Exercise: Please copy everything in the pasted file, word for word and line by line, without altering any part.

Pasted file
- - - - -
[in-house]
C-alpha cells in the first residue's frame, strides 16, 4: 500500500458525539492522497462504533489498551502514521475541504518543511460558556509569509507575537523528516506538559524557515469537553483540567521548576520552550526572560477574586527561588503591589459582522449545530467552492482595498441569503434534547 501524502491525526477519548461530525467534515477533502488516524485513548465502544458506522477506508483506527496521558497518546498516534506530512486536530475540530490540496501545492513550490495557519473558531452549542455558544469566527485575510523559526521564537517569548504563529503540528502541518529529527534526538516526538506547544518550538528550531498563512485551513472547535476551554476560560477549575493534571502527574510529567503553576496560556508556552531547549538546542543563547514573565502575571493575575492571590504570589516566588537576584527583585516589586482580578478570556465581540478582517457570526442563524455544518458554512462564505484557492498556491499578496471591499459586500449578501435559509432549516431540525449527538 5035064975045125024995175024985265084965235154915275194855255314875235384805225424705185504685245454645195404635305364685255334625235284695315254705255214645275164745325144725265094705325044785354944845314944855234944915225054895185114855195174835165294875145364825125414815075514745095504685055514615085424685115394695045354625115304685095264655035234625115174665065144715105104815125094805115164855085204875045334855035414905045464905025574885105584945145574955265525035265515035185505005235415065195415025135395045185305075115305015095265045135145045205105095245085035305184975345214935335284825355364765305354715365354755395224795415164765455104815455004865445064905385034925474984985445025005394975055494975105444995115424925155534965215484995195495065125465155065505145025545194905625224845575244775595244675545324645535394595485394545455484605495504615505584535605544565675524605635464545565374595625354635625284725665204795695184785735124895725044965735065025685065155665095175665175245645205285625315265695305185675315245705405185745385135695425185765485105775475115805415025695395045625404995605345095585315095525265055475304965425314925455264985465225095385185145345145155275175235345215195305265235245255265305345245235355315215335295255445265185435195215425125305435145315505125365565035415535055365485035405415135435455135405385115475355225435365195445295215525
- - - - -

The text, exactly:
[in-house]
C-alpha cells in the first residue's frame, strides 16, 4: 500500500458525539492522497462504533489498551502514521475541504518543511460558556509569509507575537523528516506538559524557515469537553483540567521548576520552550526572560477574586527561588503591589459582522449545530467552492482595498441569503434534547 501524502491525526477519548461530525467534515477533502488516524485513548465502544458506522477506508483506527496521558497518546498516534506530512486536530475540530490540496501545492513550490495557519473558531452549542455558544469566527485575510523559526521564537517569548504563529503540528502541518529529527534526538516526538506547544518550538528550531498563512485551513472547535476551554476560560477549575493534571502527574510529567503553576496560556508556552531547549538546542543563547514573565502575571493575575492571590504570589516566588537576584527583585516589586482580578478570556465581540478582517457570526442563524455544518458554512462564505484557492498556491499578496471591499459586500449578501435559509432549516431540525449527538 5035064975045125024995175024985265084965235154915275194855255314875235384805225424705185504685245454645195404635305364685255334625235284695315254705255214645275164745325144725265094705325044785354944845314944855234944915225054895185114855195174835165294875145364825125414815075514745095504685055514615085424685115394695045354625115304685095264655035234625115174665065144715105104815125094805115164855085204875045334855035414905045464905025574885105584945145574955265525035265515035185505005235415065195415025135395045185305075115305015095265045135145045205105095245085035305184975345214935335284825355364765305354715365354755395224795415164765455104815455004865445064905385034925474984985445025005394975055494975105444995115424925155534965215484995195495065125465155065505145025545194905625224845575244775595244675545324645535394595485394545455484605495504615505584535605544565675524605635464545565374595625354635625284725665204795695184785735124895725044965735065025685065155665095175665175245645205285625315265695305185675315245705405185745385135695425185765485105775475115805415025695395045625404995605345095585315095525265055475304965425314925455264985465225095385185145345145155275175235345215195305265235245255265305345245235355315215335295255445265185435195215425125305435145315505125365565035415535055365485035405415135435455135405385115475355225435365195445295215525